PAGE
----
You See Glare and Halos Around Lights

Patients with cataracts experience intense glare from light sources and often see halos around lights. Seeing glare and halos around lights can be incredibly frustrating as you need more light to see when you have cataracts, but bright lights can also make it hard to see.

Combined with poor night vision, this symptom can also make it more challenging to drive at night, especially considering cataracts make your eyes more sensitive to light.

You're More Sensitive to Light

shutterstock-2347125265Your eyes tend to be more sensitive to light when you have cataracts. Increased light sensitivity can make glare from certain lights practically blinding and can make driving after dark nearly impossible.

When you have advanced cataracts, glare from headlights and street lamps at night can make it hard to keep your eyes open. If you have less than ideal vision in the evenings, you'll still struggle to see even if you're alone on the road.

If your cataracts have made driving more challenging at night, find a friend or family member to take you where you need to go. You can go back to driving in the evenings once you've had cataract surgery, making the road a much safer place to be.

Colors Look Less Vibrant

Does it feel like everything has a yellow or brown tint to it? Are there things you know should be white that look washed out to you?

Cataracts can make colors lose their vibrance and make things look downright muddy, meaning you'll struggle to see contrast. It can be hard to notice this symptom since it develops slowly, but there are things you can look out for.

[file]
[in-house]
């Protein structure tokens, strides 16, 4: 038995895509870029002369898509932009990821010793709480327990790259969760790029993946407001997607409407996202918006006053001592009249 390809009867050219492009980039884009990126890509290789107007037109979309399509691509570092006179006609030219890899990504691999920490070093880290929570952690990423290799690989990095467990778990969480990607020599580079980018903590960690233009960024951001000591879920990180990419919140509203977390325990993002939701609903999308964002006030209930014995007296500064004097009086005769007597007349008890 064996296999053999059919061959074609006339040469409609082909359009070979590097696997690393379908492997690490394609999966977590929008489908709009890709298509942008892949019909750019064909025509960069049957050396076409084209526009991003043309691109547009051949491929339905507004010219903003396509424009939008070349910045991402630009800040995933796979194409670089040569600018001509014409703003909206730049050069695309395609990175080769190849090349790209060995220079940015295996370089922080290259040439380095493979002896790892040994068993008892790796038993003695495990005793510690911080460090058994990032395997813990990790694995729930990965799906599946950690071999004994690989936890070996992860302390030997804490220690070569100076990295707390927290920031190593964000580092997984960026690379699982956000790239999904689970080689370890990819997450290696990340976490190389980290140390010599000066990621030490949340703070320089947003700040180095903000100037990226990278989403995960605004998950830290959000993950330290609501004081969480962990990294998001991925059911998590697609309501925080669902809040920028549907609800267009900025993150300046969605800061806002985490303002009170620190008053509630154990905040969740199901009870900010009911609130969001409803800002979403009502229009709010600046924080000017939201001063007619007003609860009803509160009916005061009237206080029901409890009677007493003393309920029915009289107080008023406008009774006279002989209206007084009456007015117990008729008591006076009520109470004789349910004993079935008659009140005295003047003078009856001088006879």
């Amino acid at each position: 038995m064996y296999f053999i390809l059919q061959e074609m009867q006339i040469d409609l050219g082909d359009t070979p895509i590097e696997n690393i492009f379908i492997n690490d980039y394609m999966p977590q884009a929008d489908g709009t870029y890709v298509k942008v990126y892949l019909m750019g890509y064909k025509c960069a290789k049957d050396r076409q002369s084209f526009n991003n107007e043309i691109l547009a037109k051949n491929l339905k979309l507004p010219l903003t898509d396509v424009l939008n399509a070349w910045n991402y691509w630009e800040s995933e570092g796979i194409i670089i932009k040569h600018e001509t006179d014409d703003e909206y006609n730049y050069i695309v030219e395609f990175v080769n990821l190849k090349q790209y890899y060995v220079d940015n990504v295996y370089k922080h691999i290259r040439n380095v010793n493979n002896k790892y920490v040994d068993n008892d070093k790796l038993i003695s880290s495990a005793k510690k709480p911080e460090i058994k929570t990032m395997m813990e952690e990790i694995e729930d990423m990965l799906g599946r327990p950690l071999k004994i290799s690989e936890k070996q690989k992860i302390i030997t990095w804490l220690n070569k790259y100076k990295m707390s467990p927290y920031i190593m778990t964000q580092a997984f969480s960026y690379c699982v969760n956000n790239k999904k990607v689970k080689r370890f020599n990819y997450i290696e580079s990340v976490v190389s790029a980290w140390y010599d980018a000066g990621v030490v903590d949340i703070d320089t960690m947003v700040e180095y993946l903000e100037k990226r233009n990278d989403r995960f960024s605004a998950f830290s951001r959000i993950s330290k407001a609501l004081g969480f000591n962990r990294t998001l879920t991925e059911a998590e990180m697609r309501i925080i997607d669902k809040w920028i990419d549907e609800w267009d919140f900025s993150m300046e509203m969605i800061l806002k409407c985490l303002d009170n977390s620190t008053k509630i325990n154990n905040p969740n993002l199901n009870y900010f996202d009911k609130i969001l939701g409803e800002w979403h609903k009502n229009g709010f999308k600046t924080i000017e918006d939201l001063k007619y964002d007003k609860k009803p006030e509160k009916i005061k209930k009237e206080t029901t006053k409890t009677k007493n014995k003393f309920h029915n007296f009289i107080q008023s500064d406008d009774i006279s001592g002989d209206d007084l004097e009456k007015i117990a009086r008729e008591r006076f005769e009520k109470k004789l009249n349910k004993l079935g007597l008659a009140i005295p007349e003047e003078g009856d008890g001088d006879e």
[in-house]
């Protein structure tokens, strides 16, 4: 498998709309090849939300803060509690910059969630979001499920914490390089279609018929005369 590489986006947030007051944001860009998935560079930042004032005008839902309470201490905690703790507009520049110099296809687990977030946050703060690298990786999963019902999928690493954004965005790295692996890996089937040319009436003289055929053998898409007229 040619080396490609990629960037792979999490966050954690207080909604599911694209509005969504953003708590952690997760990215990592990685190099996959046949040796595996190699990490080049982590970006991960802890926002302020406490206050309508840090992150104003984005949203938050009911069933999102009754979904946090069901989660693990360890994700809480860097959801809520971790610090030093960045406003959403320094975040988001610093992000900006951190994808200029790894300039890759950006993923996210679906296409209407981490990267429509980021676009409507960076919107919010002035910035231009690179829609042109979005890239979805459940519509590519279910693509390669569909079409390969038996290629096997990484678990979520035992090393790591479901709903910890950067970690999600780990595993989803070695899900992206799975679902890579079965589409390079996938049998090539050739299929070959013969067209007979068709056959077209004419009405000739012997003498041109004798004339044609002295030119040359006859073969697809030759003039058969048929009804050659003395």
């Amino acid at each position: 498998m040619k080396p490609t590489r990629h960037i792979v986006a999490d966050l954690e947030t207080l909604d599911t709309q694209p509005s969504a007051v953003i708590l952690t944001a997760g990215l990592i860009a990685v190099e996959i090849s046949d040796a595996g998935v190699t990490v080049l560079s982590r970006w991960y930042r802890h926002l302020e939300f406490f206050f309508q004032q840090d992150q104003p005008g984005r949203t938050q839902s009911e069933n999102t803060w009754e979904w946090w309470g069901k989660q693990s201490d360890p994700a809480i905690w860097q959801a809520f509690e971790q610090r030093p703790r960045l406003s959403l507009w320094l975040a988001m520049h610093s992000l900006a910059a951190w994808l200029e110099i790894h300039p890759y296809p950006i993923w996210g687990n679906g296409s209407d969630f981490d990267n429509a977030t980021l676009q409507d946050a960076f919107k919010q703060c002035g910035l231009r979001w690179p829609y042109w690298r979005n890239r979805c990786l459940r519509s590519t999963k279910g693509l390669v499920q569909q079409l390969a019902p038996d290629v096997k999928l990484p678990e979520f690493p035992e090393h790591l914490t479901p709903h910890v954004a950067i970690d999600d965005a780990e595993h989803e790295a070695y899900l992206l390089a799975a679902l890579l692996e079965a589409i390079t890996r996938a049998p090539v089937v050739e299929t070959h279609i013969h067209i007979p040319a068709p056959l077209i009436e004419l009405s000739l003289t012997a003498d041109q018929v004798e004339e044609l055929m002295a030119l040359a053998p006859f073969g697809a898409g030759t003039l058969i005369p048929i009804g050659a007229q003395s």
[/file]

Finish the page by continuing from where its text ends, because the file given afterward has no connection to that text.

If you struggle more and more to see the difference between two similar colors or to see objects against similarly colored backgrounds, it's a good indication that you may have advanced cataracts.

You've Injured Yourself Due to Poor Vision

shutterstock-2310481281Many people with advanced cataracts struggle to see. Because of this, you might injure yourself more due to your increasingly impaired vision. Driving at night can be dangerous when you have advanced cataracts, but walking around your home may feel unsafe, especially in the dark.

If you've had an accident or have injured yourself because you've had trouble seeing clearly, you may have advanced cataracts. Talk to your eye doctor at Washington Eye Specialists to determine if it's time to consider cataract surgery.

When to Get Treatment

If you have cataracts, the only way to treat them is to have cataract surgery. Cataract surgery allows you to see clearly by removing both the natural lens and the cataract formed on the natural lens.


However, because cataracts develop so slowly, you'll unlikely need cataract surgery after being diagnosed with cataracts. If you are not experiencing visual symptoms and can still complete everyday tasks, you may not need cataract surgery yet.

But once you start experiencing symptoms that interfere with your quality of life, it's time to start thinking about cataract surgery. Do you think you may need cataract surgery?

Request an appointment at Washington Eye Specialists in Washington, DC, to learn more! If impaired vision is getting you down, take the next step towards better eyesight!